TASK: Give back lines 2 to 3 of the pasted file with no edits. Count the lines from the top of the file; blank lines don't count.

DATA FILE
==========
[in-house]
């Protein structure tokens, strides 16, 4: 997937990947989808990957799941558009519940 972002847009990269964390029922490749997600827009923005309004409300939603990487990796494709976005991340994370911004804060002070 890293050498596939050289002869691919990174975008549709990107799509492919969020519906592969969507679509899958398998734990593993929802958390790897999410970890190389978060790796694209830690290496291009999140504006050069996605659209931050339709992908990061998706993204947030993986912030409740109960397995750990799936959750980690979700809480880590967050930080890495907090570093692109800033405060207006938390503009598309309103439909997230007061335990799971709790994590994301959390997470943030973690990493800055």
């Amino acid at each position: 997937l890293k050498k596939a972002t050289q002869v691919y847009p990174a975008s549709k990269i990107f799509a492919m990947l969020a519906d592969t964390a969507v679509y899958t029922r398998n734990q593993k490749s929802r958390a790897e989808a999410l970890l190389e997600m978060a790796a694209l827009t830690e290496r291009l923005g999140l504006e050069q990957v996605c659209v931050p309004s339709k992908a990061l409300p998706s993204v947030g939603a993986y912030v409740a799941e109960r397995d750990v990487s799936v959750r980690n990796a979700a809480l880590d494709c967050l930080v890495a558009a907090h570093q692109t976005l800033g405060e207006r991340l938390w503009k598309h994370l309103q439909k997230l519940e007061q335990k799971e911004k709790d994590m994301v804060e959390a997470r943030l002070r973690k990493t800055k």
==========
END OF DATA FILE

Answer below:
């Protein structure tokens, strides 16, 4: 997937990947989808990957799941558009519940 972002847009990269964390029922490749997600827009923005309004409300939603990487990796494709976005991340994370911004804060002070 890293050498596939050289002869691919990174975008549709990107799509492919969020519906592969969507679509899958398998734990593993929802958390790897999410970890190389978060790796694209830690290496291009999140504006050069996605659209931050339709992908990061998706993204947030993986912030409740109960397995750990799936959750980690979700809480880590967050930080890495907090570093692109800033405060207006938390503009598309309103439909997230007061335990799971709790994590994301959390997470943030973690990493800055």
């Amino acid at each position: 997937l890293k050498k596939a972002t050289q002869v691919y847009p990174a975008s549709k990269i990107f799509a492919m990947l969020a519906d592969t964390a969507v679509y899958t029922r398998n734990q593993k490749s929802r958390a790897e989808a999410l970890l190389e997600m978060a790796a694209l827009t830690e290496r291009l923005g999140l504006e050069q990957v996605c659209v931050p309004s339709k992908a990061l409300p998706s993204v947030g939603a993986y912030v409740a799941e109960r397995d750990v990487s799936v959750r980690n990796a979700a809480l880590d494709c967050l930080v890495a558009a907090h570093q692109t976005l800033g405060e207006r991340l938390w503009k598309h994370l309103q439909k997230l519940e007061q335990k799971e911004k709790d994590m994301v804060e959390a997470r943030l002070r973690k990493t800055k």